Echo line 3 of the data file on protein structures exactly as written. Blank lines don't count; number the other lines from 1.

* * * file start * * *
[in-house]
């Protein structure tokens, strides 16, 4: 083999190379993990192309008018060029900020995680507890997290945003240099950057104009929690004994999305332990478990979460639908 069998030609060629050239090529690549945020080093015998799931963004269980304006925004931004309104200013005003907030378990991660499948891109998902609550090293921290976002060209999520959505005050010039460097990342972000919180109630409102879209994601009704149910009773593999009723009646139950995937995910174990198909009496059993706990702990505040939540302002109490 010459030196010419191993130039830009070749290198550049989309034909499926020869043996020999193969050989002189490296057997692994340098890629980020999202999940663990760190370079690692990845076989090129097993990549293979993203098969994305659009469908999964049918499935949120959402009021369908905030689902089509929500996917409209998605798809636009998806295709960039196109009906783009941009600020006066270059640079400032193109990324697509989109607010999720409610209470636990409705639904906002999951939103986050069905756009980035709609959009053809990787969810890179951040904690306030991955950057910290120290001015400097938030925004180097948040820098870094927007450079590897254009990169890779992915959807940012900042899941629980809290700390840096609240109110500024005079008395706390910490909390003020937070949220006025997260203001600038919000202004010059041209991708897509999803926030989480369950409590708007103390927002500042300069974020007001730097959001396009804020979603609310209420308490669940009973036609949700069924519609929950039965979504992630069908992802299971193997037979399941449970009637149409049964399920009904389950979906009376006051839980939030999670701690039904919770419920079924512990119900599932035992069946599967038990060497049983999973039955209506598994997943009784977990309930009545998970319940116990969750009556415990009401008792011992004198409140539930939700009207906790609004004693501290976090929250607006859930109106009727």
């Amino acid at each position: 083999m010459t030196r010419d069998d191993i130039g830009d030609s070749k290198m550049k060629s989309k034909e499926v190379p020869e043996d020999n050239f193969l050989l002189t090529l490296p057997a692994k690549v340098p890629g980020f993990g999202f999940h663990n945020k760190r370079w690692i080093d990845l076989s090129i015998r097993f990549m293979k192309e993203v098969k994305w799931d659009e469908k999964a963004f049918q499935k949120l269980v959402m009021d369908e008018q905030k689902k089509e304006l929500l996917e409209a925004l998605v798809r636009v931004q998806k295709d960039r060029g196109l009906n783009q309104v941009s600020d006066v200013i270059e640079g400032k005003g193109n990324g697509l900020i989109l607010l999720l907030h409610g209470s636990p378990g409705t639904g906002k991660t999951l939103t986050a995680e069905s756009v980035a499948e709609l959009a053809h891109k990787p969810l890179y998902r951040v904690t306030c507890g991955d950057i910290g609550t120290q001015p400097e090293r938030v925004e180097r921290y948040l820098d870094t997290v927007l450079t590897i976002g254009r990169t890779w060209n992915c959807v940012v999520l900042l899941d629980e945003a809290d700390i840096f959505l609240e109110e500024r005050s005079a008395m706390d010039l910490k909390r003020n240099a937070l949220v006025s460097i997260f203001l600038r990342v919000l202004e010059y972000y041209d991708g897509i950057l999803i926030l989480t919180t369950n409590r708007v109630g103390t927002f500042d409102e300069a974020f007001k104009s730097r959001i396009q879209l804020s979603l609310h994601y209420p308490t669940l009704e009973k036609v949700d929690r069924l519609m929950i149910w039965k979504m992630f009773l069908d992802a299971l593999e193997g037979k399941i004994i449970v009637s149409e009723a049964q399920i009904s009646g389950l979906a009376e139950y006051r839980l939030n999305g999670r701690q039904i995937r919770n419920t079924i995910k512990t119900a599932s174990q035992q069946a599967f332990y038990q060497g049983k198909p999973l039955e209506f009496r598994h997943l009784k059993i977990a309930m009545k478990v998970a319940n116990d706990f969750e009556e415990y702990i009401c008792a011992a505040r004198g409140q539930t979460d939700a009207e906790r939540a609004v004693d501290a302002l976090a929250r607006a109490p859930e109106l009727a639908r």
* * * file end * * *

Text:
């Amino acid at each position: 083999m010459t030196r010419d069998d191993i130039g830009d030609s070749k290198m550049k060629s989309k034909e499926v190379p020869e043996d020999n050239f193969l050989l002189t090529l490296p057997a692994k690549v340098p890629g980020f993990g999202f999940h663990n945020k760190r370079w690692i080093d990845l076989s090129i015998r097993f990549m293979k192309e993203v098969k994305w799931d659009e469908k999964a963004f049918q499935k949120l269980v959402m009021d369908e008018q905030k689902k089509e304006l929500l996917e409209a925004l998605v798809r636009v931004q998806k295709d960039r060029g196109l009906n783009q309104v941009s600020d006066v200013i270059e640079g400032k005003g193109n990324g697509l900020i989109l607010l999720l907030h409610g209470s636990p378990g409705t639904g906002k991660t999951l939103t986050a995680e069905s756009v980035a499948e709609l959009a053809h891109k990787p969810l890179y998902r951040v904690t306030c507890g991955d950057i910290g609550t120290q001015p400097e090293r938030v925004e180097r921290y948040l820098d870094t997290v927007l450079t590897i976002g254009r990169t890779w060209n992915c959807v940012v999520l900042l899941d629980e945003a809290d700390i840096f959505l609240e109110e500024r005050s005079a008395m706390d010039l910490k909390r003020n240099a937070l949220v006025s460097i997260f203001l600038r990342v919000l202004e010059y972000y041209d991708g897509i950057l999803i926030l989480t919180t369950n409590r708007v109630g103390t927002f500042d409102e300069a974020f007001k104009s730097r959001i396009q879209l804020s979603l609310h994601y209420p308490t669940l009704e009973k036609v949700d929690r069924l519609m929950i149910w039965k979504m992630f009773l069908d992802a299971l593999e193997g037979k399941i004994i449970v009637s149409e009723a049964q399920i009904s009646g389950l979906a009376e139950y006051r839980l939030n999305g999670r701690q039904i995937r919770n419920t079924i995910k512990t119900a599932s174990q035992q069946a599967f332990y038990q060497g049983k198909p999973l039955e209506f009496r598994h997943l009784k059993i977990a309930m009545k478990v998970a319940n116990d706990f969750e009556e415990y702990i009401c008792a011992a505040r004198g409140q539930t979460d939700a009207e906790r939540a609004v004693d501290a302002l976090a929250r607006a109490p859930e109106l009727a639908r």